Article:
Pangolin Release Project

Pangolins are medium-sized mammals, characterised by overlapping keratinous scales covering their entire body. They have a specialized myrmecophagous diet, feeding only on specific species of ants and termites. There are currently eight species of pangolin left in the world with four originating from Asia and four from Africa. All eight species of pangolin are currently considered vulnerable to extinction, with their numbers rapidly declining due to the excessive demand for pangolin scales from the illegal trade. This is often highly organised and lucrative, making it extremely problematic to counteract. Also, the animals are often kept in compromising and extremely stressful conditions. These factors contribute to pangolins now being regarded as the most illegally trafficked mammals on Earth.

In this study, with a focus on the Temminck’s ground pangolin (Smutsia temminckii), the objective is to determine the success of these pangolins through monitoring their condition and behaviour after their release. Further, we aim to develop a soft-release protocol in which recovered pangolins can be reintroduced to a new environment in a less stressful manner, increasing their odds of survival.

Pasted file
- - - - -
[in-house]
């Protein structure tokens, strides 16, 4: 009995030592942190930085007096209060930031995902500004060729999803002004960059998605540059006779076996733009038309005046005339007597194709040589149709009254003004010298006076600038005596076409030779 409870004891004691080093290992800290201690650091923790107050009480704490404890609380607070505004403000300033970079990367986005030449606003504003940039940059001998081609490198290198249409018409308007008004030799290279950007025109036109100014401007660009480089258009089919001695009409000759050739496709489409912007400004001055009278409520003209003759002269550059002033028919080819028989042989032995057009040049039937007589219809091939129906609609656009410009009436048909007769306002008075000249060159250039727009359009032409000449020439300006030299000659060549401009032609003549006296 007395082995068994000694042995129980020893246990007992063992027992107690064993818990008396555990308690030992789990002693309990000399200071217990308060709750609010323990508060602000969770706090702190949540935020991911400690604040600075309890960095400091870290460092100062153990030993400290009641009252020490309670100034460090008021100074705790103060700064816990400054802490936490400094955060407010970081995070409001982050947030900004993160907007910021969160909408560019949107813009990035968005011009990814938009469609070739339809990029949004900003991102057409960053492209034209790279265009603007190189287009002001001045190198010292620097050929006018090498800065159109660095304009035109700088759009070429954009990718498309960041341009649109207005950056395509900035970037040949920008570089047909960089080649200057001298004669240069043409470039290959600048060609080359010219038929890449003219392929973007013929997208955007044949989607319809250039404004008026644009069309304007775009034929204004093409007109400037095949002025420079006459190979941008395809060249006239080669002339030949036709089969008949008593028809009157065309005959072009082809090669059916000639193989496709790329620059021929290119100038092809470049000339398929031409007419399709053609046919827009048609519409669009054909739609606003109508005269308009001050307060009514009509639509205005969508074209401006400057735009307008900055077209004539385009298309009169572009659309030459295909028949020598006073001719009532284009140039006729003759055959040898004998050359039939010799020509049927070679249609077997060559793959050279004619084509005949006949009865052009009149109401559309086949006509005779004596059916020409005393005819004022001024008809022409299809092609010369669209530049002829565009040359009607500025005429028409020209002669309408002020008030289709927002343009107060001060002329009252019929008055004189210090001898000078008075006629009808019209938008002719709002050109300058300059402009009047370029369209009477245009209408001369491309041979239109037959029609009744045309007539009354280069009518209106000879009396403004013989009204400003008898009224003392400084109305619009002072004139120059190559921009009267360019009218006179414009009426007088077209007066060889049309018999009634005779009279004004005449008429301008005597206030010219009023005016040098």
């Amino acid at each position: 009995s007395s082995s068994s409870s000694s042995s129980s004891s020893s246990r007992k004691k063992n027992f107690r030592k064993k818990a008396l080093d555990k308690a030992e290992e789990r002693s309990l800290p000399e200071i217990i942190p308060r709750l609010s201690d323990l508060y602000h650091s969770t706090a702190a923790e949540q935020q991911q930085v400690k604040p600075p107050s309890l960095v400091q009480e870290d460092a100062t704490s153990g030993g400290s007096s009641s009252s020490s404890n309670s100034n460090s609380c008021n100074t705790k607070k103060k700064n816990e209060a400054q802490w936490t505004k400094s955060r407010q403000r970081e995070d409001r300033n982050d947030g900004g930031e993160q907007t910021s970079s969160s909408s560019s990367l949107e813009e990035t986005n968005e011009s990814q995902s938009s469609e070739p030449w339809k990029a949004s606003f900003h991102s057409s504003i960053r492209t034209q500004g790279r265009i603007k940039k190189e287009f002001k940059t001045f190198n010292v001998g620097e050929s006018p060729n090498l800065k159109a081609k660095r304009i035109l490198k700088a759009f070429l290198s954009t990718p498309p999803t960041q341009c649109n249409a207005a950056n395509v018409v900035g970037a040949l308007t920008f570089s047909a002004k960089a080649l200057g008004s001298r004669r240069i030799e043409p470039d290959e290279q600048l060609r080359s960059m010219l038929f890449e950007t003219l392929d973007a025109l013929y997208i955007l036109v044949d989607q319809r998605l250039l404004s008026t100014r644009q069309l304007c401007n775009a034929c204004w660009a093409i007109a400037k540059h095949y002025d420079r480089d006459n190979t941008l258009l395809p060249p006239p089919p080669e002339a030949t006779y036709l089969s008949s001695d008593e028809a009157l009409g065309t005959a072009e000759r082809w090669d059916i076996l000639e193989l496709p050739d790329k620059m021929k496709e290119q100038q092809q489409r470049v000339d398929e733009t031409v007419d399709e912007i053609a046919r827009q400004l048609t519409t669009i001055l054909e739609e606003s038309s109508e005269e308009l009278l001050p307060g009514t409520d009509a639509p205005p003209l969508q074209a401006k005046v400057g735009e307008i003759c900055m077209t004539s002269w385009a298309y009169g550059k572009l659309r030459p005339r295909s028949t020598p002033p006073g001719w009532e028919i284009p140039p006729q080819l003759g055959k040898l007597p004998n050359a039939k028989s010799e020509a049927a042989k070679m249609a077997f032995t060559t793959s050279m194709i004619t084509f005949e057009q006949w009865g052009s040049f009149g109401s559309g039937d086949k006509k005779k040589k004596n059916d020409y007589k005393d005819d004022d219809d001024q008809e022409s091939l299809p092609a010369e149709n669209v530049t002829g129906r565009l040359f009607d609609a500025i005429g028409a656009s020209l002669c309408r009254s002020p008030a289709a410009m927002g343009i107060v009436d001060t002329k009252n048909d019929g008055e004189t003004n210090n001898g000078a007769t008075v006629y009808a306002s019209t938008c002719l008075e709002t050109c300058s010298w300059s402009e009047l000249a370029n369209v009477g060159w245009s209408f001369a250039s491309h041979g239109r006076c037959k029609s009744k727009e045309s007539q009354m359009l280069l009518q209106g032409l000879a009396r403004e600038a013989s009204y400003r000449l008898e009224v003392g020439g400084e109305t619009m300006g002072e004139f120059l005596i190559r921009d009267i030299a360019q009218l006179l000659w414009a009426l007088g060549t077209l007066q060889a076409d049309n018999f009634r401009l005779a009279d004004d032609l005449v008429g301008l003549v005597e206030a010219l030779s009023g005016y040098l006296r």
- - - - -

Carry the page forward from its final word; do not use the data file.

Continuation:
This study is the first of its kind for any of the eight species of pangolins and we hope that it will contribute to the development of effective rehabilitation, release and monitoring protocols. Research done on Maremani Nature Reserve has played a vital role in the survival of multiple released pangolins, the establishment of other release sites and the success of this project.